The Utah Department of Transportation’s final public comment period for the proposed gondola up Little Cottonwood Canyon closed on Monday, 45 days after the department recommended the project in an effort to alleviate skier traffic.
And while UDOT is still sorting through the thousands of comments, a new Deseret News/Hinckley Institute of Politics poll suggests mounting public support for the gondola across Utah.
Roughly 43% of respondents said they approve of UDOT’s decision, while 32% say they disapprove.
The poll also points to what appears to be some apathy when it comes to Utahns and Little Cottonwood Canyon.
Of those who said they approve, 30% said they “somewhat approve” — the largest block — while 24% said they don’t know, the second largest.
About 13% said they somewhat disapprove and 19% said they strongly disapprove.
Dan Jones & Associates conducted the poll from Oct. 3-6, surveying 801 registered Utah voters. It has a margin of error of plus or minus 3.46 percentage points.
“There is a ton of emotion surrounding Little Cottonwood Canyon,” said Josh Van Jura, the project manager for UDOT tasked with reading the latest batch of public comments. “A lot of people have a very strong emotional reaction, and I think a lot of their preference, as shown here, is probably surrounded by how they use the canyon.”
As of Monday afternoon, UDOT received almost 10,000 public comments during the latest 45-day period. During the last 70-day period in 2021, the department fielded a record-breaking 14,000 public comments.
Van Jura couldn’t say whether the latest round of public comments aligns with the sentiments found in the poll results. He said the department doesn’t tally the comments as “yes” or “no” votes like a referendum, in part because the process is not a public vote, but rather an opportunity for UDOT to field suggestions or criticism for a project.
UDOT recommended the gondola in late August, following years of deliberation over how to solve the gridlock in Little Cottonwood Canyon.
The department had essentially boiled it down to two decisions — an 8-mile gondola stemming from a base station near the upscale French restaurant La Caille, or an enhanced bus system with a widened road.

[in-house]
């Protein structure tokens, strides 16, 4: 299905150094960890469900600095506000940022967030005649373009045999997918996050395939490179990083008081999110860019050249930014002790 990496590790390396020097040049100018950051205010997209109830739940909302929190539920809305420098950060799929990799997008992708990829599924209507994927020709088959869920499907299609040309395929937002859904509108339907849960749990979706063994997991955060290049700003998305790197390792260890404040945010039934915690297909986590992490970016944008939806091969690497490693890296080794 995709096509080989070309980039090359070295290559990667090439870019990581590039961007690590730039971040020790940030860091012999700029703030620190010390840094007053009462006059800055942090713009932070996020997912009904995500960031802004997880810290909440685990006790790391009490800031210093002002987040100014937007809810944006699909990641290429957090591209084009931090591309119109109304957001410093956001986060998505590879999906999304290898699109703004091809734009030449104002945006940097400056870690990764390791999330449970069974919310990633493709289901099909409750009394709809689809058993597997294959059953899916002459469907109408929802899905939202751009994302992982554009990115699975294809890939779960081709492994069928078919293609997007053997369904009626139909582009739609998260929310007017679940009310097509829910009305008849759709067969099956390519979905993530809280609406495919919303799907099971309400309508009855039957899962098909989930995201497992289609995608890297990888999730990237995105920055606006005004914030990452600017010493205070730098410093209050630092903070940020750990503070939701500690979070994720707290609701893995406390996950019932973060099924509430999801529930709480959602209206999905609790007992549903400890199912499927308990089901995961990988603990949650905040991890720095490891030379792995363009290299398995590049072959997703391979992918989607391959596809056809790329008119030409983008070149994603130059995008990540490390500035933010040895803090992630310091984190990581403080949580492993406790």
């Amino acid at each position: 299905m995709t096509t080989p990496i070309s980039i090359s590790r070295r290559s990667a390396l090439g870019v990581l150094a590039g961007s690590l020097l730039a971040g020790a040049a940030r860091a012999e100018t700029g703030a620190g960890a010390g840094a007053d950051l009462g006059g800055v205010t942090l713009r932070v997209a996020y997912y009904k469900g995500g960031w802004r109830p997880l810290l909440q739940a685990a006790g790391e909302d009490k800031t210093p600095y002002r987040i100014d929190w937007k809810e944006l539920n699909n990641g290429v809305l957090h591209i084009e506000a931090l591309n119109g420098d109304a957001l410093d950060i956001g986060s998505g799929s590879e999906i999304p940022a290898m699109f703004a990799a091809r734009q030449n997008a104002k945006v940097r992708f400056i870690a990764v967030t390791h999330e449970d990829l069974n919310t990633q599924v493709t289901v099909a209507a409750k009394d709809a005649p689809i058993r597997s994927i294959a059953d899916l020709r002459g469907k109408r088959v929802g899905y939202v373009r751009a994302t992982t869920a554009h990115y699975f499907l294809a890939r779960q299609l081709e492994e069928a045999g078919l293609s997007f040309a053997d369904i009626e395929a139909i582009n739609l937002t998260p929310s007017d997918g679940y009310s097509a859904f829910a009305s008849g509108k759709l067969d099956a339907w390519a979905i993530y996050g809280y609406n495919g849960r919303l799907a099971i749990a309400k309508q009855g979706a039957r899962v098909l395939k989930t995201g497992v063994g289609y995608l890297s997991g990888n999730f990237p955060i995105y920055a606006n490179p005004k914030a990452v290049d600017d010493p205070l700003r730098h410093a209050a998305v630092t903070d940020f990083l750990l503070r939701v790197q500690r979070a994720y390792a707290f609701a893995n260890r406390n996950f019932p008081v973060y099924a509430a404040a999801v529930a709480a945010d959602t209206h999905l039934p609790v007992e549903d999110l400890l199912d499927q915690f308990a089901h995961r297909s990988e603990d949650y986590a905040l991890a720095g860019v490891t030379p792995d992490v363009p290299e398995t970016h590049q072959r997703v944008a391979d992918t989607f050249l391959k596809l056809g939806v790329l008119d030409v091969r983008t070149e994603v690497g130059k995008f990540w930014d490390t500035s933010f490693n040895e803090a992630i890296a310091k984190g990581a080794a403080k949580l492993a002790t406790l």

Both options were estimated to run over $500 million — and both were controversial, with a number of local leaders calling for a phased approach instead, where UDOT could run buses with increased frequency and toll private vehicles.
That included Sandy Mayor Monica Zoltanski, who made her opposition to the gondola a cornerstone of her 2020 campaign. On Monday, she told the Deseret News that Utahns along the Wasatch Front are likely more invested in the debate over Little Cottonwood Canyon than anywhere else in the state.
“They may have seen some headlines, but I don’t think people outside Salt Lake County are really focusing on it,” she said. “I can tell you, being adjacent to the canyon, this is a primary issue. In Sandy, it’s top of mind for our residents.”
Roughly 35% of the respondents were from Salt Lake County, the most of any county surveyed. Second was Utah County at 24%, followed by Davis at 12%.
Zoltanski said constituents are constantly approaching her to voice their opposition to the project — a sentiment backed by Sandy’s own survey, conducted in January.
In the Sandy survey, 64% preferred an enhanced bus service — 23% said with a widened road and 41% said without — while 23% said they wanted a gondola. Roughly 8% said “other” and 5% said do nothing. According to the city, 92% of respondents were Sandy residents.
“That showed people in Sandy are not interested in the gondola,” Zoltanski said.
The responses from the Sandy survey were similar to a Deseret News/Hinckley Institute of Politics poll conducted in November 2021, in which 60% of respondents picked an enhanced bus system as their first choice, while 20% said they prefer the gondola.
When compared to this most recent poll, there appears to be a shift in public perception toward the gondola. Chris McCandless, a former Sandy councilman and co-founder of the pro-gondola real estate company CW Management, credits UDOT for dispelling what he said is widespread misinformation around the proposal.
“They’ve done a great job in conveying accurate information, and they’ve made themselves very available to answer questions,” he said. “It’s encouraging that there’s a change in how the public is taking a look at this issue and moving towards what I believe is the best choice based on science and facts.”
UDOT says the project will cost around $550 million and will take a phased approach, implementing an enhanced busing system, tolling, building mobility hubs for public transportation and restricting single occupancy vehicles while it waits for funding.
The department will also widen Wasatch Boulevard at the bottom of the canyon, build snow sheds for avalanche mitigation and make parking and trailhead improvements.
The gondola would come with a 2,500-space parking lot near the mouth of the canyon and could bring 35 people up Little Cottonwood every two minutes, according to UDOT.